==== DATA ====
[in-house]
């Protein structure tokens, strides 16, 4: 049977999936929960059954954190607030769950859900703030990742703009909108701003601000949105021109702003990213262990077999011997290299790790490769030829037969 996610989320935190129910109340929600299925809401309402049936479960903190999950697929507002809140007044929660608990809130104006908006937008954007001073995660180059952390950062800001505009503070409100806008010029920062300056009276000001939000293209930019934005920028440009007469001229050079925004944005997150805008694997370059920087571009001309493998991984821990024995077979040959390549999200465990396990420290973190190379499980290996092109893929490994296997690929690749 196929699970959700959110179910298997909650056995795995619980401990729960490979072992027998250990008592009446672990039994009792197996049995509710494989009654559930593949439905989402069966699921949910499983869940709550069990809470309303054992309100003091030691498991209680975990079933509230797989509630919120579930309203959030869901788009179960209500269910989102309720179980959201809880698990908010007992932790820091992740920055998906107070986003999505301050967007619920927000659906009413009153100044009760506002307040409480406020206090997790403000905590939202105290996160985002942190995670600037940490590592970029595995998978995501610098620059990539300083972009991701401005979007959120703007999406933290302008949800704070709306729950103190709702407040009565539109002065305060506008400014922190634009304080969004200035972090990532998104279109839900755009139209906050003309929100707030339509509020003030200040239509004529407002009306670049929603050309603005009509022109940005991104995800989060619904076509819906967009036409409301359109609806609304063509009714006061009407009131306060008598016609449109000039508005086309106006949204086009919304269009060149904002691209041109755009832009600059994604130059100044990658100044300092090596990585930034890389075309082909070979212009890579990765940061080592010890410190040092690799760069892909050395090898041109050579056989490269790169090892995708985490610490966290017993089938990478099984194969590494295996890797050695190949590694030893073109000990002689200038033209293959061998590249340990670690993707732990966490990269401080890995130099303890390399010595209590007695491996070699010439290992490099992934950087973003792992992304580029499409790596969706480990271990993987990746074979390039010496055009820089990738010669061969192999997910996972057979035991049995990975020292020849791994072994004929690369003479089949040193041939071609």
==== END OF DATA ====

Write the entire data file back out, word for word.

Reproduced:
[in-house]
């Protein structure tokens, strides 16, 4: 049977999936929960059954954190607030769950859900703030990742703009909108701003601000949105021109702003990213262990077999011997290299790790490769030829037969 996610989320935190129910109340929600299925809401309402049936479960903190999950697929507002809140007044929660608990809130104006908006937008954007001073995660180059952390950062800001505009503070409100806008010029920062300056009276000001939000293209930019934005920028440009007469001229050079925004944005997150805008694997370059920087571009001309493998991984821990024995077979040959390549999200465990396990420290973190190379499980290996092109893929490994296997690929690749 196929699970959700959110179910298997909650056995795995619980401990729960490979072992027998250990008592009446672990039994009792197996049995509710494989009654559930593949439905989402069966699921949910499983869940709550069990809470309303054992309100003091030691498991209680975990079933509230797989509630919120579930309203959030869901788009179960209500269910989102309720179980959201809880698990908010007992932790820091992740920055998906107070986003999505301050967007619920927000659906009413009153100044009760506002307040409480406020206090997790403000905590939202105290996160985002942190995670600037940490590592970029595995998978995501610098620059990539300083972009991701401005979007959120703007999406933290302008949800704070709306729950103190709702407040009565539109002065305060506008400014922190634009304080969004200035972090990532998104279109839900755009139209906050003309929100707030339509509020003030200040239509004529407002009306670049929603050309603005009509022109940005991104995800989060619904076509819906967009036409409301359109609806609304063509009714006061009407009131306060008598016609449109000039508005086309106006949204086009919304269009060149904002691209041109755009832009600059994604130059100044990658100044300092090596990585930034890389075309082909070979212009890579990765940061080592010890410190040092690799760069892909050395090898041109050579056989490269790169090892995708985490610490966290017993089938990478099984194969590494295996890797050695190949590694030893073109000990002689200038033209293959061998590249340990670690993707732990966490990269401080890995130099303890390399010595209590007695491996070699010439290992490099992934950087973003792992992304580029499409790596969706480990271990993987990746074979390039010496055009820089990738010669061969192999997910996972057979035991049995990975020292020849791994072994004929690369003479089949040193041939071609």